Speaking with Edel Rodriguez you hear the recurring theme of freedom. As a boy, the Cuban-born artist, illustrator, designer and art director made his way to Florida on one of the first boats leaving his native land. Freedom. He later broke with the traditions of his culture by leaving home after high school to attend college in New York. Freedom. He left his well-paid position at Time after 13 years so he could devote his energies to his illustration, fine art and family. Freedom means a lot to Edel Rodriguez; he's seen first hand the consequences where there is no freedom—where the words are always can't and don't.
Rodriguez's first eight years were spent in the tiny village of El Gabriel, outside Havana. While he'll admit it was a typical childhood in many ways, there were always underlying tensions that told him something was not quite right. Survival was key. Finding food was the family's primary activity of any one day; staying under the radar and out of trouble while finding ways to barter for the essentials were just a fact of life. But for a kid there were still games to play. “We didn't have a lot of money, so we'd make our own toys. There weren't many cartoons to watch on television, we only had two TV stations and both were often filled with military parades or political speeches.” The colorful revolutionary posters and parades of his childhood all made lasting impressions on this future artist.
Images of his emigration in 1980 are still etched into his memory. The four-member Rodriguez family arrived in Key West with few possessions since the Cuban government had confiscated their home, car, furniture, even their clothes. They moved in with relatives in Miami, squeezing about 14 people in one house, until they were able to rent an apartment of their own. Freedom came at a cost.
One object that symbolizes him best?
A pencil, I draw all the time.
Education and hard work were prized in the Rodriguez family. “My father was always telling me to study; he didn't care necessarily what I studied as long as I studied,” says Rodriguez. His father ran his own trucking business in Miami. “I'd go to work with him in the summers, it was hot and we didn't have air conditioning in the truck. He'd say, 'If you don't study, Edel, you'll end up just like me.'” Within a couple of years in America, Rodriguez had learned his new language well enough to become a spelling-bee champ. He also earned top grades throughout his school years.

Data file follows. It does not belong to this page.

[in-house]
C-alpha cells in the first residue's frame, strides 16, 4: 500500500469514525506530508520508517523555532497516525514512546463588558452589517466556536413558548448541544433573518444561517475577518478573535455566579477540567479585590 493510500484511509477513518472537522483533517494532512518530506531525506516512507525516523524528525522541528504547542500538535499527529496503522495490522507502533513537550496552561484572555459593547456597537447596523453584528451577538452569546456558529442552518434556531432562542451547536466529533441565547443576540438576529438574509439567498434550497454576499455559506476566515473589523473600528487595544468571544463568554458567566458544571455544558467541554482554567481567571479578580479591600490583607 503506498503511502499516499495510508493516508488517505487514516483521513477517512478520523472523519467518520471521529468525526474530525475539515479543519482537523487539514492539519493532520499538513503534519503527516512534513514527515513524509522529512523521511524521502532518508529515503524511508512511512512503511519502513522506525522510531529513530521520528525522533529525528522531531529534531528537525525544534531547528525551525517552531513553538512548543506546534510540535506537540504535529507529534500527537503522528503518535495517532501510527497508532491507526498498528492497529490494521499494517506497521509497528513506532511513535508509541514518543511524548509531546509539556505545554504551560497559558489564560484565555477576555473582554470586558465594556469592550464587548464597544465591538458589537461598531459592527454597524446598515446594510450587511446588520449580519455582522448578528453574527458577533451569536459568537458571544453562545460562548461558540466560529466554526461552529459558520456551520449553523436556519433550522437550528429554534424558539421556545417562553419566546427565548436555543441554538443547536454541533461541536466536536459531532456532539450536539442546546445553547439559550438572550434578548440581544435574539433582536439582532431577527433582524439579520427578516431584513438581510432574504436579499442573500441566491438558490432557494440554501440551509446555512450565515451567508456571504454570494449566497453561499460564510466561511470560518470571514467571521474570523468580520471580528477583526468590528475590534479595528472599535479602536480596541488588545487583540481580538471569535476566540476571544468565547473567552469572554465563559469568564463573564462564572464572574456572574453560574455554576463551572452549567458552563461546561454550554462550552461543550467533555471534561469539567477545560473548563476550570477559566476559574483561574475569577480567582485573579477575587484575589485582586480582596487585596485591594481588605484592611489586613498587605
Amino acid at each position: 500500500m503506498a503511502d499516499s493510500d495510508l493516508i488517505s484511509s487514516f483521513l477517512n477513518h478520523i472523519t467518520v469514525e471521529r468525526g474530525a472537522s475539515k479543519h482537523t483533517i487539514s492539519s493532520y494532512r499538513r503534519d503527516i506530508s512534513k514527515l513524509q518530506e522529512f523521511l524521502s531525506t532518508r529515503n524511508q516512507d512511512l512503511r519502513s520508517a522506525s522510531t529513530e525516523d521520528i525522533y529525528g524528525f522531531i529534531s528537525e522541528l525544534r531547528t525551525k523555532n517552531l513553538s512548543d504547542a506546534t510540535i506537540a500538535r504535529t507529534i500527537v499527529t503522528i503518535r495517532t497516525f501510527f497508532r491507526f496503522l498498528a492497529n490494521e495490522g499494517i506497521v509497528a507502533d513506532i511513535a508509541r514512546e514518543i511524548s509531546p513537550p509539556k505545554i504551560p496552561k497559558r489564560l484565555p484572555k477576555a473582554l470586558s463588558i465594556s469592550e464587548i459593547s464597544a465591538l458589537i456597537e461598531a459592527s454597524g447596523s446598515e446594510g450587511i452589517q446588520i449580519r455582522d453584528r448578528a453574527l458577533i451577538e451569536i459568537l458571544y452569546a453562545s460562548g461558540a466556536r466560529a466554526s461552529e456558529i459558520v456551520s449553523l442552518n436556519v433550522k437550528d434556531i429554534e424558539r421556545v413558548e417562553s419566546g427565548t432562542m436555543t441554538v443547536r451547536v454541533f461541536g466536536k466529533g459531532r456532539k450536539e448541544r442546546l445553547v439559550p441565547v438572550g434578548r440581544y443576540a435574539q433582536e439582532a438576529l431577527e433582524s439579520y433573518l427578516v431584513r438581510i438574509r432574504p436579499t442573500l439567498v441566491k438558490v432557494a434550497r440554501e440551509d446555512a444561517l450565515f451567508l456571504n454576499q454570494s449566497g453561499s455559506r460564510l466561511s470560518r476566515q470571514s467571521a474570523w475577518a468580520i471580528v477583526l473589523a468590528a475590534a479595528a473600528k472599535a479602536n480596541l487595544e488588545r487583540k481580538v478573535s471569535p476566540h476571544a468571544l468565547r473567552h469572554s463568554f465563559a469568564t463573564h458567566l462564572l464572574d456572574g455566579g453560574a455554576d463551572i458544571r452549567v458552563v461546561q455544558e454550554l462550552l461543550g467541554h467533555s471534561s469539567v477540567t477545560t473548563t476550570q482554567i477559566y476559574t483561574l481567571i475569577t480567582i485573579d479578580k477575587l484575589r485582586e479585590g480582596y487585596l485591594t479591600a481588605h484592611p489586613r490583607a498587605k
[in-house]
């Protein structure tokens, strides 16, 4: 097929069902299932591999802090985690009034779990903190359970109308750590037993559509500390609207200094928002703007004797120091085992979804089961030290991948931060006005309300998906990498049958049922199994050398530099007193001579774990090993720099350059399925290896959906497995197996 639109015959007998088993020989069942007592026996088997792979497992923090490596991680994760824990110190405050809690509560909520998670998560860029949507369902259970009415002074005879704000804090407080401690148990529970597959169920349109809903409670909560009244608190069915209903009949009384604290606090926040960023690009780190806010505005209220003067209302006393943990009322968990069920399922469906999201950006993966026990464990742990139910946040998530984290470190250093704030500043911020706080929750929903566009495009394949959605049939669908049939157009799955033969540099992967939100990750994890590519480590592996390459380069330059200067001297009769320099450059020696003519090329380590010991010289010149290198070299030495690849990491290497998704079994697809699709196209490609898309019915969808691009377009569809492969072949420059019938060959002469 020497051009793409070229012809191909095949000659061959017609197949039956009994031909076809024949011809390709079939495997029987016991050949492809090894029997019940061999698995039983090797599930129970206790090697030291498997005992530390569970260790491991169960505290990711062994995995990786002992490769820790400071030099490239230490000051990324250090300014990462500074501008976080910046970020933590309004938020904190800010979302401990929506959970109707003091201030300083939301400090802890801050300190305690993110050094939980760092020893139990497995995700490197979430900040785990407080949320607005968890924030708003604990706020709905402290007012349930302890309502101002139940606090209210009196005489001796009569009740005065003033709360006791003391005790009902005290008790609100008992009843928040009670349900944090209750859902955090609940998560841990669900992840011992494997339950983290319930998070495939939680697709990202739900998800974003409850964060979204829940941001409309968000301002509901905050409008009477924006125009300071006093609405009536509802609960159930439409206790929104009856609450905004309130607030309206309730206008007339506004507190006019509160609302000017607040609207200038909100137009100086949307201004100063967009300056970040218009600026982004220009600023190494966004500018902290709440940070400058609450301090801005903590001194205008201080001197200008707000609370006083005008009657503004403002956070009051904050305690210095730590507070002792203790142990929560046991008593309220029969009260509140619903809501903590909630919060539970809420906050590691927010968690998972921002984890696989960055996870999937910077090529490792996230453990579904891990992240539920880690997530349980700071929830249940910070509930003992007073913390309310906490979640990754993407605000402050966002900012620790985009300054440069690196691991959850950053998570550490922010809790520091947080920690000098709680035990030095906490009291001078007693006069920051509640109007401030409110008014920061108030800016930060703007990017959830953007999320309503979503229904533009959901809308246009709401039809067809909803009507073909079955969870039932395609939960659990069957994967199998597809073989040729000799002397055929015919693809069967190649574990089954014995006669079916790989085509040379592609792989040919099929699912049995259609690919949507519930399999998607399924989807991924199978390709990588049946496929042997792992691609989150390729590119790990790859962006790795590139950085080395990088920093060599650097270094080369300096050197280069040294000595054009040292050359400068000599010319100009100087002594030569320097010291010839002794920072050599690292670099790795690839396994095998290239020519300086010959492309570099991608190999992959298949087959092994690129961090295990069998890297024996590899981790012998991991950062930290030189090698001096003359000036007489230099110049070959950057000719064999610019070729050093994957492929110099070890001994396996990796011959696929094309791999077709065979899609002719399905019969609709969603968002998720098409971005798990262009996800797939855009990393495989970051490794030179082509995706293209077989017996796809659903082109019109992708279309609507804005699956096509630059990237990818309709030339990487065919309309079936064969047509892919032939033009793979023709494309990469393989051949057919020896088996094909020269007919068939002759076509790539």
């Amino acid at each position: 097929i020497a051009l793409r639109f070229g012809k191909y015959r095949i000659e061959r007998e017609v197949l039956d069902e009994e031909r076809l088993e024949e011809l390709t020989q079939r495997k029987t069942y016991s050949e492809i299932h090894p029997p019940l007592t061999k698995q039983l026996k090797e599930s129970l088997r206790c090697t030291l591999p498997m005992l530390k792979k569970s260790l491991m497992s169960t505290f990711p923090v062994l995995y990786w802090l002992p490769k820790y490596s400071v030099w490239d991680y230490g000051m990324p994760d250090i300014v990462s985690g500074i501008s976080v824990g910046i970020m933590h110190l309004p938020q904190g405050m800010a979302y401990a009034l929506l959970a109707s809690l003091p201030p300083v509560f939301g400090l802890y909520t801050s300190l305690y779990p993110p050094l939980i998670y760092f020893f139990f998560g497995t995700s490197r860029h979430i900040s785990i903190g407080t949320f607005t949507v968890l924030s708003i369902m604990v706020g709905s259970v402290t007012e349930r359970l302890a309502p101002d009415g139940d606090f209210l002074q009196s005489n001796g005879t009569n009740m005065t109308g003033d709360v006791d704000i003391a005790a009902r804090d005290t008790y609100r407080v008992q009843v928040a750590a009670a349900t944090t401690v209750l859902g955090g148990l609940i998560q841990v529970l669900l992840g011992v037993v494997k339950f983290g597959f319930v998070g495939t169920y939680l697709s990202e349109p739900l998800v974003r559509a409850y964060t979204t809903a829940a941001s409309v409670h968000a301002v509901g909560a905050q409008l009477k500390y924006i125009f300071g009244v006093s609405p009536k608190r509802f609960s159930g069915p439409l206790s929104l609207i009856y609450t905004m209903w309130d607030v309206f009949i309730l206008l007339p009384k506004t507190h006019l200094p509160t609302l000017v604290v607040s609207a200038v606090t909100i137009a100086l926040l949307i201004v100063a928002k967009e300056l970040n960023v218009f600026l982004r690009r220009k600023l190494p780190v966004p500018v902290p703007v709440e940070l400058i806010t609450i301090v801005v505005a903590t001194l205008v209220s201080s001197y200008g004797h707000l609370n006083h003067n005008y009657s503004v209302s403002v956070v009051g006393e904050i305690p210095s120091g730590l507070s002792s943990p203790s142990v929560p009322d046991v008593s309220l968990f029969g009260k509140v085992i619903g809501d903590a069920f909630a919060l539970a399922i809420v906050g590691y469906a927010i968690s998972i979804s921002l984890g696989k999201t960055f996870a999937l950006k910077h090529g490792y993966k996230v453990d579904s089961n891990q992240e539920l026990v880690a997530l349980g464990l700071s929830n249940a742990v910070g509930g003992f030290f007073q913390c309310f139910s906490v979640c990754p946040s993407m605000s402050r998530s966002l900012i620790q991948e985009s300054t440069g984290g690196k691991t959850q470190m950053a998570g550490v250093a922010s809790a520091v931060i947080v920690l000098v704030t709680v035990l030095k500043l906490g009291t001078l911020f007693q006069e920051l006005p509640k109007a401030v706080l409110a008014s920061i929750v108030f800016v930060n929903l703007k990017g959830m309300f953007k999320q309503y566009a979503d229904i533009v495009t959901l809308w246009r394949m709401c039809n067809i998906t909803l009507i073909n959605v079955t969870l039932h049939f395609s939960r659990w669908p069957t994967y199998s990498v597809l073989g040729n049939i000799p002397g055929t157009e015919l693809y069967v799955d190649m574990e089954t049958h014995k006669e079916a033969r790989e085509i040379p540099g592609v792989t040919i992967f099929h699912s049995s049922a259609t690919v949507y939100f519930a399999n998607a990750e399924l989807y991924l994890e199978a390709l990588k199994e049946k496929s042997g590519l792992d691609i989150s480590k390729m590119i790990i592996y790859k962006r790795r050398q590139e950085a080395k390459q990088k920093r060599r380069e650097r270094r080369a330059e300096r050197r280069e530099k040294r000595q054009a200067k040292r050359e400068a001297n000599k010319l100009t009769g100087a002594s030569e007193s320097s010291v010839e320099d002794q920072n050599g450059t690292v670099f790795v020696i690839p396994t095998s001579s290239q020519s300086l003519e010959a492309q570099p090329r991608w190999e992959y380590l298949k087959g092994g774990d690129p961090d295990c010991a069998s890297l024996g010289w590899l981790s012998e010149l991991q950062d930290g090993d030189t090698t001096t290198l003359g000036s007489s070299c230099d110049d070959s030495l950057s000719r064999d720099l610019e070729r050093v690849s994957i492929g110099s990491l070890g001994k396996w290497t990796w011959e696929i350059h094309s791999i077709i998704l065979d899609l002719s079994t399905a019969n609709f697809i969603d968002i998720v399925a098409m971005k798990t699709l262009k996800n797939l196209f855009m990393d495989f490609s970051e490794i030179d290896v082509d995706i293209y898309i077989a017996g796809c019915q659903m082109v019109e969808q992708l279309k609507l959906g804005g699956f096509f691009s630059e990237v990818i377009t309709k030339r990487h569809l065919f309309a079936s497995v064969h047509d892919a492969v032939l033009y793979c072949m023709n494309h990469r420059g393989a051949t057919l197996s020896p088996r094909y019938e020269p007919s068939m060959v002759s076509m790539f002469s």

Art came naturally to Rodriguez, so he quickly became “the art guy”—the go-to person for every poster or school promotion. He read AirbrushAction magazine and mastered the painting tool to the point that he was once denied top prize in a competition—the judges were convinced a professional had done the work. He went on to compete in numerous art competitions and win more awards, some of which came with cash prizes. While he loved art he also excelled in math and physics, so he was naturally attracted to architecture; but an internship during his senior year at a Miami architecture firm changed that and left him undecided about a future career in that discipline.
On the strength of his artistic talent Rodriguez landed a full scholarship to the University of Miami—a school he had always been fond of—but after visiting the campus he was less than thrilled with the art program. One of his high school teachers suggested he look into New York's Pratt Institute, as it had both excellent art and architecture programs. She introduced him to a former student who was attending Pratt and encouraged Rodriguez to attend an upcoming open house on Pratt's campus; it would mean his first plane ride, which he could afford thanks to his art prizes. He immediately fell in love with New York and the school, but going to Pratt was not an easy choice to make. Leaving family for a new city wasn't either. “My parents didn't have a lot of money. I knew they were relieved when I got the scholarship to UM. I couldn't ask them to pay for full tuition at Pratt. So I contacted the financial aid office and just laid my cards on the table. I told them I really wanted to come to Pratt but that I had a full-scholarship from UM and asked what they could do.” As a result of a partial scholarship and additional financial aid, he managed to take his first year at Pratt at a substantial discount. While his parents eventually supported his decision, his mother was so heartbroken to see him go, she would not send him off at the airport.